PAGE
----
The West must continue investing in and developing cyber defences or risk falling behind in a world where innovations around the use of technology aren’t necessarily driven by allies.

The director of the UK’s intelligence and cyber agency GCHQ Jeremy Fleming said the country is now a global cyber power – but retaining that status in a fast-changing world is far from guaranteed, especially as China and Russia look to spread competing values and project cyber strength via the use of technology.

“New technology is enabling life online. Cybersecurity is an increasingly strategic issue that needs a whole-nation approach. The rules are changing in ways not always controlled by government,” said Fleming.

“And without action, it is increasingly clear that the key technologies on which we will rely for our future prosperity and security won’t be shaped and controlled by the West. We are now facing a moment of reckoning,” he added.

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Fleming made the comments while delivering this year’s Imperial College Vincent Briscoe Annual Security Lecture and warned that elements of the global digital environment are at threat from authoritarian regimes and, if left unchecked, that could threaten the design and freedom of the internet as states with “illiberal values” look to mould cyber space in their own image.

“The threat posed by Russia’s activity is like finding a vulnerability on a specific app on your phone – it’s potentially serious, but you can probably use an alternative. However, the concern is that China’s size and technological weight means that it has the potential to control the global operating system,” said Fleming.

“In practice, that means that states like China are early implementors of many of the emerging technologies that are changing the digital environment. They have a competing vision for the future of cyberspace and are playing strongly into the debate around international rules and standards,” he added.

“States that do not share our values build their own illiberal values into the standards and technology upon which we may become reliant. If that happens, and it turns out to be insecure or broken or undemocratic, everyone is going to be facing a very difficult future,” he warned.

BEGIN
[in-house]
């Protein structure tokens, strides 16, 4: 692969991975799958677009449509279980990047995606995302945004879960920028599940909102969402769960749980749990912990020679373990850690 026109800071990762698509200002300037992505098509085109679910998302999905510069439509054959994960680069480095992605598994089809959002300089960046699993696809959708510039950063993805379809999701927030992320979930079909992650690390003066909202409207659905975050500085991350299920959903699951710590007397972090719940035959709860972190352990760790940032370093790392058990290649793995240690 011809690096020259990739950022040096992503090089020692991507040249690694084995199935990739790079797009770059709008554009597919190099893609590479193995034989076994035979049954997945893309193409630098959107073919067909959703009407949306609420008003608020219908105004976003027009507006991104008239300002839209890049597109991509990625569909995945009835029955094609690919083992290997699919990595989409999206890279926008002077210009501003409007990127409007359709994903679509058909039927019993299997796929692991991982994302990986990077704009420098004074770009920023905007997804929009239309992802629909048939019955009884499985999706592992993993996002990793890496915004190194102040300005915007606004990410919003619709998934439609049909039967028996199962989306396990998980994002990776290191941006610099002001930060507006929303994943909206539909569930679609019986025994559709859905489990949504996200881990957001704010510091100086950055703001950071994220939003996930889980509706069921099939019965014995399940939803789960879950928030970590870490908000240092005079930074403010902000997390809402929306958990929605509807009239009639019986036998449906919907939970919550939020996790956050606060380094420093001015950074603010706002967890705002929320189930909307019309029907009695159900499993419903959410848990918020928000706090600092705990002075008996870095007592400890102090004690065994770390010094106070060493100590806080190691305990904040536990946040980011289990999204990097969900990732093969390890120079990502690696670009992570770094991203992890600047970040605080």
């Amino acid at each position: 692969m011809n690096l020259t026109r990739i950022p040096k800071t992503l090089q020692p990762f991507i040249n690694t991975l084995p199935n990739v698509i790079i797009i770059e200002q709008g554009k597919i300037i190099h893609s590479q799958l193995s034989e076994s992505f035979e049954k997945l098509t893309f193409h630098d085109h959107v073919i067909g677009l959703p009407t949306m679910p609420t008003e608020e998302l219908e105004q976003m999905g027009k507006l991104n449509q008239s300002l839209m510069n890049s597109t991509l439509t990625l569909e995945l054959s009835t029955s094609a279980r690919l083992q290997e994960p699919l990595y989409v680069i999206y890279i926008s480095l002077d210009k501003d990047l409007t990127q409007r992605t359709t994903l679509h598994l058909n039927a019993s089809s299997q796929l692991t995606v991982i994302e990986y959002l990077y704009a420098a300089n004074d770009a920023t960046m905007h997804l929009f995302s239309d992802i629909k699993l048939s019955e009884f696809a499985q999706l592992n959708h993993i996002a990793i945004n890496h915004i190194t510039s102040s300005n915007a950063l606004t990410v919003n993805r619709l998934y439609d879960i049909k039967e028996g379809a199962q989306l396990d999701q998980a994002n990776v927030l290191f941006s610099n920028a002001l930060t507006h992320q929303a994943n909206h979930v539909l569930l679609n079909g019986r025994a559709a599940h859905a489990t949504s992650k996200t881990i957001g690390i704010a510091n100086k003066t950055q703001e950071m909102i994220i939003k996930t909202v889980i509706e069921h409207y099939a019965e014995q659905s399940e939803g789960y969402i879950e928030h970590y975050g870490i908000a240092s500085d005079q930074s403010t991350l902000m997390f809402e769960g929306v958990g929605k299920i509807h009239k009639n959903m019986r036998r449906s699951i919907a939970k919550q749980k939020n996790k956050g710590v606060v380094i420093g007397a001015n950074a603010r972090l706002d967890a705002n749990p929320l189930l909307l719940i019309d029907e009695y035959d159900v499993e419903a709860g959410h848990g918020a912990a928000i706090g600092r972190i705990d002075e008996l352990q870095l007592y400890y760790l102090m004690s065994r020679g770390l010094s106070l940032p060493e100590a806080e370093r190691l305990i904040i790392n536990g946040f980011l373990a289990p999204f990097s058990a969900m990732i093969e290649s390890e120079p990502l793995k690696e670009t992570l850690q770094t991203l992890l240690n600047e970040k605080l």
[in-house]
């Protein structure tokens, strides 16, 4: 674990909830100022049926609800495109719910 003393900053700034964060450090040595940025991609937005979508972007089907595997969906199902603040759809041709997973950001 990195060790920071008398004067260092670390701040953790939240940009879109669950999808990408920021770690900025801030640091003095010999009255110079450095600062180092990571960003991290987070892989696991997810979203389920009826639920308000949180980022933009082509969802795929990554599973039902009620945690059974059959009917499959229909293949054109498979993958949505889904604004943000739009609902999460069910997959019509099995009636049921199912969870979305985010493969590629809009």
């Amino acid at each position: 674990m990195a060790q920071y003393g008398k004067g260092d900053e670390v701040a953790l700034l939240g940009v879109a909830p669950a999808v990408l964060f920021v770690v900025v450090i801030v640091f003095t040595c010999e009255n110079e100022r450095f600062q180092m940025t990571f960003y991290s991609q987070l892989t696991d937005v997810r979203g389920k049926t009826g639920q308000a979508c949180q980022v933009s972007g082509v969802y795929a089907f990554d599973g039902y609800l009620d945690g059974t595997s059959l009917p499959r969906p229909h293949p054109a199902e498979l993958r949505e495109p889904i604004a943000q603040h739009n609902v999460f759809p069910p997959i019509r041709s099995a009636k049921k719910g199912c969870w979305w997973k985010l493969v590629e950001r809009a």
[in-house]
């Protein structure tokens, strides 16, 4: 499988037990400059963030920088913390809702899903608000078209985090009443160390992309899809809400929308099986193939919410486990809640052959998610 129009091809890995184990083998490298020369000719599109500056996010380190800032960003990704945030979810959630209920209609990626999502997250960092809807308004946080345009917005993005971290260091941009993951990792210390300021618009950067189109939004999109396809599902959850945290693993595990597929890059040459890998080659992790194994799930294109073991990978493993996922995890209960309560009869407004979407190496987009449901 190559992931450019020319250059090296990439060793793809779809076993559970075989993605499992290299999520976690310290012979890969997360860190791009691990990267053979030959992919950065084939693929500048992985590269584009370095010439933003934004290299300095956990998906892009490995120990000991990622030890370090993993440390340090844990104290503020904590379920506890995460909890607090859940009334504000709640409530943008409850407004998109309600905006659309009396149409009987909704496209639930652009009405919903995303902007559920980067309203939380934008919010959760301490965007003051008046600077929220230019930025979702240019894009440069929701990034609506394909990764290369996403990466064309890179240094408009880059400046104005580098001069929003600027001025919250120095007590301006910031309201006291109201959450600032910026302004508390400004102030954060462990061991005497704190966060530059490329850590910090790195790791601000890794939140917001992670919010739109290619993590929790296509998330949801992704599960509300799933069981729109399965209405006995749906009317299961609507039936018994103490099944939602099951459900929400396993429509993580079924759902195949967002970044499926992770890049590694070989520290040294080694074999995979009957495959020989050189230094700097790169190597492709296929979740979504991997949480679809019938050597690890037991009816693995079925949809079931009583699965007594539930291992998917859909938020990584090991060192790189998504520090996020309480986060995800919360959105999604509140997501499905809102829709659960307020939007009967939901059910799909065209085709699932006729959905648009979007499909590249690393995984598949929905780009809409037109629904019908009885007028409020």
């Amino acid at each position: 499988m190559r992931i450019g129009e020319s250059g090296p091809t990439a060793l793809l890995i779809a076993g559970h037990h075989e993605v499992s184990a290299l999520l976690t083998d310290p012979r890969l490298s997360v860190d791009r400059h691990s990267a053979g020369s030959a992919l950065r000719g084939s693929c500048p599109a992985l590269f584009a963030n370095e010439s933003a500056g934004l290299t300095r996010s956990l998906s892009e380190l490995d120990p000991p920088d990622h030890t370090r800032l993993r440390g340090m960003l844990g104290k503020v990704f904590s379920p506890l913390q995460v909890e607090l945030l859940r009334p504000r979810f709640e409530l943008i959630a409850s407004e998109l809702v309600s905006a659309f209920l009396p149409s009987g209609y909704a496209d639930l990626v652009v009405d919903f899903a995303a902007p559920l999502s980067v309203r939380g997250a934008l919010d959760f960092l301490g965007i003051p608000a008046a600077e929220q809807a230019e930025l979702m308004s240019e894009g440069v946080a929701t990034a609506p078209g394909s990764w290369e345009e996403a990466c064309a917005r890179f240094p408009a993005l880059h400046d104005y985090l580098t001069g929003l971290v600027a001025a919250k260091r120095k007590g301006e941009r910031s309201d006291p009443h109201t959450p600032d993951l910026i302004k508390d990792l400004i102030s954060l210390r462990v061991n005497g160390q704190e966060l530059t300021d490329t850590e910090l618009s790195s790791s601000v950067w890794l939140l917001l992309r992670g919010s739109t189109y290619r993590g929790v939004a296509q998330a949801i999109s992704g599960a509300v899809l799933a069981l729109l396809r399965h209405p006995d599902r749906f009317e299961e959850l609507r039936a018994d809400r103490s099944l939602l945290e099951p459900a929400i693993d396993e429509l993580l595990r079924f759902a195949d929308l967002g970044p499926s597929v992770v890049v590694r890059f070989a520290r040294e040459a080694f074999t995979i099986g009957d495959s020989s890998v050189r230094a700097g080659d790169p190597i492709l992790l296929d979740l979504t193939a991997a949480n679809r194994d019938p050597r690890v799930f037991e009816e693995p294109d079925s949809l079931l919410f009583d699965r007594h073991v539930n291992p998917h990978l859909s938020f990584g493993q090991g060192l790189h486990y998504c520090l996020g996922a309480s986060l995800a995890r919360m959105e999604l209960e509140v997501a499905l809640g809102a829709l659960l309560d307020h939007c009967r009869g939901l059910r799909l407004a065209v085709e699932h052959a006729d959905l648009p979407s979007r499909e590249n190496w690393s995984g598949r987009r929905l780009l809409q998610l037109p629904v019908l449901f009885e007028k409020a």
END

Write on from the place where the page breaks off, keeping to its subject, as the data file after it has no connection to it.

One example of the geopolitical issues around this have already become apparent; while China has become one of the leading countries behind 5G technology, the UK government has banned 5G equipment made by Chinese technology company Huawei from UK mobile networks, citing security concerns. That’s after the UK government previously gave Huawei the green light to play a role in the country’s 5G network.

However, Fleming said that the UK can maintain and build upon its strategic technical advantage by developing its own technologies in key areas like quantum computing and cryptography – which can help protect sensitive information and capabilities from attacks and disruption.

“As a country, we need to be using all the levers and tools at our disposal to shape and grow key technologies and markets. We must do that in a way that helps protect the nation and open society. And that means becoming better at using the power of the state to both foster and protect brilliant developments in technology,” Fleming said.

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However, it’s also important that the UK isn’t acting alone – and Fleming cited the importance of working with allies in order to help improve cyber defences for everyone.

“We may be an island but we’re far from isolated. It takes collective effort by likeminded allies to use technology to deliver strategic advantage. Only by working with others can we outperform our adversaries,” he said.  


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